How to launch a career in a sluggish job market.

Campus Journos

Globally weak economy, sliding Rupee, high inflation, policy paralysis, upcoming elections, etc, etc have slowed the growth in India and there are clear signs and forecasts that macro-economic outlook and GDP growth for 2014 will remain modest if not weak. Companies therefore, will be cautious in 2014 and are likely to focus more on managing and controlling costs as opposed to making big investments. As a result, hiring forecasts for 2014 might remain weak. Wise and progressive companies will continue to “invest cautiously” in hiring fresh engineering and MBA talent, however, there will be an unfavorable effect on the Engineering and MBA talent pool graduating in the summer of 2014.

How to best handle your career take-off in a sluggish job market, wherein fewer good opportunities will present themselves and chances of getting your dream job may not be that bright?

I have seen this about three times earlier in the past 24 years of my career where a major economic crisis has affected the fresh graduates (from a career take-off point of view). I have also learnt and observed how; some very smart students have dealt with it effectively. Based on my observations and experience, my 5 point advice is as follows:

1)      Don’t blame or doubt yourself and stay positive: It’s important to understand that this situation is not your creation and you are just a little bit unlucky to be graduating in these tough times. Stay emotionally strong and keep smiling. If you didn’t get a Pre-placement Offer or Pre-placement Interview from the organization where you interned as an MBA student this year – don’t get negative or cynical about that organization. In fact, thank that organization for what you learnt there and build and maintain good relations. Coz when the tough times are over that same organization could re-consider you. Most important when you are being hired by another company, your references will be checked with the company you interned in!!

 “Get going. Move forward. Aim High. Plan a takeoff. Don’t just sit on the runway and hope someone will come along and push the airplane. It simply won’t happen. Change your attitude and gain some altitude. Believe me, you’ll love it up here.” – Donald Trump

2)      Re-set and refine your goals and objectives: If you are amply clear that your dream job in your dream company isn’t going to happen – then re-configure your near term goals and objectives and identify and prepare yourself for the next best thing that’s possible and is lurking as an opportunity. Very important to have a Plan-B and more important to activate it.

“Re-setting goals and objectives doesn’t mean you are compromising with your vision and aspiration, in fact it means you are committed to achieving it” – iYash

3)      Don’t depend on your campus placement process alone: I have often said this before, the controlled and traditional methods of placing MBA students by running a campus placement process which is managed by a body of students and the school management is a big deterrent to the students prospects – coz, bright students are robbed of their choices and are forced into accepting offers from limited choice for the sake of placing other weaker students. Also the Indian MBA School’s campus placement process is not designed for sluggish times. It’s a socialist approach to ensure that everyone gets a job (assuming many companies are out there wanting to recruit from that campus) and then the college can boast of a placement record, instead of boasting of a top-class learning environment. Anyways, don’t depend on it and challenge it and change it, if you can!!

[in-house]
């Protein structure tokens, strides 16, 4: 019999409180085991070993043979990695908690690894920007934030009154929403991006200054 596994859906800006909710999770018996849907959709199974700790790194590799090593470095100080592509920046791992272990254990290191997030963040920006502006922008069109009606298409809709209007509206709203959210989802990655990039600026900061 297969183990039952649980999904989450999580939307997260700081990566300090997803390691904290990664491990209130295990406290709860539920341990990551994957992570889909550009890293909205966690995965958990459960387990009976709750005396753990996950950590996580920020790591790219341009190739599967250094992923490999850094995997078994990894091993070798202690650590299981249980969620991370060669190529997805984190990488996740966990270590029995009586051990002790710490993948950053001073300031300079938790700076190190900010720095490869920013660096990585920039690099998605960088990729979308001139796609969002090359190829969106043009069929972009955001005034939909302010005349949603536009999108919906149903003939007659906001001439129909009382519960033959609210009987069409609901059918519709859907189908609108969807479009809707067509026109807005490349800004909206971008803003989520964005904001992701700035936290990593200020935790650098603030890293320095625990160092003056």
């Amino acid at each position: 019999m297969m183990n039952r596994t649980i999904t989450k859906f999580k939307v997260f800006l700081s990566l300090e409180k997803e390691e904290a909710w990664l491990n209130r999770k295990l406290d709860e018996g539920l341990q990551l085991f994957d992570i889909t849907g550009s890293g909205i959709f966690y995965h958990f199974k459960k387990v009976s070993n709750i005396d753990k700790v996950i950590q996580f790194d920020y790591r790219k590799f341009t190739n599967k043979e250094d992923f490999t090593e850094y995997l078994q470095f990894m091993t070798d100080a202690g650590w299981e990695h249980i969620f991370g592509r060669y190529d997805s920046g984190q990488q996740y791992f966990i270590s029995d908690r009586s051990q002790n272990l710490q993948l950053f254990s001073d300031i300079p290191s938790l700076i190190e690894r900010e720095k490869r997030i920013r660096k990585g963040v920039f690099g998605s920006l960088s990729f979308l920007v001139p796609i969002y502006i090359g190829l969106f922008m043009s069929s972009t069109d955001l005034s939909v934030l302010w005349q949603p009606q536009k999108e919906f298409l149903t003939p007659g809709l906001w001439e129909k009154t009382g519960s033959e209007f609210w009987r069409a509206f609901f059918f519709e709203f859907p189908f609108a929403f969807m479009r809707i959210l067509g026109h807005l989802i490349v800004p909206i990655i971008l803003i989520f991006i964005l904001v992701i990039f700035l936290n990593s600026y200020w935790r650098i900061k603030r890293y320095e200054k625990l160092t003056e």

“If you don’t like something change it; if you can’t change it, change the way you think about it.” – Mary Engelbreit

4)      Leverage Social Media: Be present on Social Media Platforms, especially the ones that are used by companies to identify and recruit talent. My top three platform recommendations are LinkedIn, Twitter and Facebook. Make good profiles and be present on them with the objectives of connecting, sharing and learning. In addition leverage on the connections you have already built with executives and friends you have made in the corporate world and seek their help in sighting and applying for the right opportunities.

“Social media is your opportunity to reach a massive number of people with transparency, honesty, and integrity.” – Brian E. Boyd Sr., Social Media for the Executive

5)      Value what you get: Whatever opportunity you land up with – value it and give your best to the company that hires you, work hard and learn. If you don’t value what you get and keep thinking about why you didn’t get what you sought dearly, it won’t help. There is nothing such as a second grade organization. Leaders, employees and their values make an organization and if you are going to be one of them, then make it a top-notch company. Work with total commitment and passion and you won’t go wrong in making a career!!

“Anyone can dabble, but once you’ve made that commitment, your blood has that particular thing in it, and it’s very hard for people to stop you.”- Bill Cosby

Wishing all the MBA students on Indian campuses (who will graduate in 2014) all the very best and now that you are experiencing the real world and its challenges, I would encourage you have a constructive conversation with your junior batch students and share with them your wisdom and importance of summer internships, which they are seeking right now for the summer on 2014. Most points mentioned above are applicable to them as well.

“Challenges are what make life interesting; overcoming them is what makes life meaningful.” -Joshua J. Marine

Astachal and My Art and Habit of Self-introspection